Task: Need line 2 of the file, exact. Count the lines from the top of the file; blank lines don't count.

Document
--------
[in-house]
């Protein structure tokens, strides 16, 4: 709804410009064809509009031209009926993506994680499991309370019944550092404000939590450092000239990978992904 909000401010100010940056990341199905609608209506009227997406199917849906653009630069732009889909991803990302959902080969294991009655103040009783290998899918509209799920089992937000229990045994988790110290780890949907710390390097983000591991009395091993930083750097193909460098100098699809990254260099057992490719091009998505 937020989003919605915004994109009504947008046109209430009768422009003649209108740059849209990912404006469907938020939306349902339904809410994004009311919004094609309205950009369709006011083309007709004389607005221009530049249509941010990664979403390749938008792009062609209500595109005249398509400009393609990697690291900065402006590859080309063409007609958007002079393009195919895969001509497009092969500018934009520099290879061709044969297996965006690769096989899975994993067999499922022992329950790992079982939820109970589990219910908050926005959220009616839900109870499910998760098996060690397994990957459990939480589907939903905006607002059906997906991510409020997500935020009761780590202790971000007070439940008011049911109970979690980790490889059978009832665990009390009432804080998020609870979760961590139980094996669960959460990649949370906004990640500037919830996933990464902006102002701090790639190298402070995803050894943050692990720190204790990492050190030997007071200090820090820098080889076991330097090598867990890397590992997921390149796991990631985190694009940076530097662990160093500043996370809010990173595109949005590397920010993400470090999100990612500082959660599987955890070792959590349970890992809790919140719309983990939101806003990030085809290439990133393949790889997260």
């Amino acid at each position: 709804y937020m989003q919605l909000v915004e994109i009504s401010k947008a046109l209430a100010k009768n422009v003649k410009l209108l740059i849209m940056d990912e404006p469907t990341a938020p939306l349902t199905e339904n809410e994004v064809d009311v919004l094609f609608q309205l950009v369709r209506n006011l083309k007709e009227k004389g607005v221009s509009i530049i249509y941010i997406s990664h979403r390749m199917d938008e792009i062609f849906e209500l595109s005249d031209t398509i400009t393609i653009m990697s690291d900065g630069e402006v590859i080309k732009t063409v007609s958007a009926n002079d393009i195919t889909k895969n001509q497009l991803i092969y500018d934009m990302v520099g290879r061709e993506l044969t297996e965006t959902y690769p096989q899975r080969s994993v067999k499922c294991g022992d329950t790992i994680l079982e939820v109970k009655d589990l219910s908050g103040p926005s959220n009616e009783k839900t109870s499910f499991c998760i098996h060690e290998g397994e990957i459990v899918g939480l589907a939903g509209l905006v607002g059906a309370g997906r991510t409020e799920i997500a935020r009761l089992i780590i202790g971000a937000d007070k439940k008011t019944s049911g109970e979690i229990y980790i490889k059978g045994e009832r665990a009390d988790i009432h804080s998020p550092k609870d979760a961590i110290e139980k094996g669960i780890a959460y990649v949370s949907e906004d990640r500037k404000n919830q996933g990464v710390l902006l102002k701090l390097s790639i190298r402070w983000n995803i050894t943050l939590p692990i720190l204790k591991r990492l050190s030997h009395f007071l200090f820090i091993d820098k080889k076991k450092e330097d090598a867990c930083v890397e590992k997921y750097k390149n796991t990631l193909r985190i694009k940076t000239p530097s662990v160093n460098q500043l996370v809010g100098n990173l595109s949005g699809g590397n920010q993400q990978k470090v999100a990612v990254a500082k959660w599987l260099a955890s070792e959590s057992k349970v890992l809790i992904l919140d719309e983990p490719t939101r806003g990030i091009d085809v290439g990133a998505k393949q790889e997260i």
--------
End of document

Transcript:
């Protein structure tokens, strides 16, 4: 709804410009064809509009031209009926993506994680499991309370019944550092404000939590450092000239990978992904 909000401010100010940056990341199905609608209506009227997406199917849906653009630069732009889909991803990302959902080969294991009655103040009783290998899918509209799920089992937000229990045994988790110290780890949907710390390097983000591991009395091993930083750097193909460098100098699809990254260099057992490719091009998505 937020989003919605915004994109009504947008046109209430009768422009003649209108740059849209990912404006469907938020939306349902339904809410994004009311919004094609309205950009369709006011083309007709004389607005221009530049249509941010990664979403390749938008792009062609209500595109005249398509400009393609990697690291900065402006590859080309063409007609958007002079393009195919895969001509497009092969500018934009520099290879061709044969297996965006690769096989899975994993067999499922022992329950790992079982939820109970589990219910908050926005959220009616839900109870499910998760098996060690397994990957459990939480589907939903905006607002059906997906991510409020997500935020009761780590202790971000007070439940008011049911109970979690980790490889059978009832665990009390009432804080998020609870979760961590139980094996669960959460990649949370906004990640500037919830996933990464902006102002701090790639190298402070995803050894943050692990720190204790990492050190030997007071200090820090820098080889076991330097090598867990890397590992997921390149796991990631985190694009940076530097662990160093500043996370809010990173595109949005590397920010993400470090999100990612500082959660599987955890070792959590349970890992809790919140719309983990939101806003990030085809290439990133393949790889997260």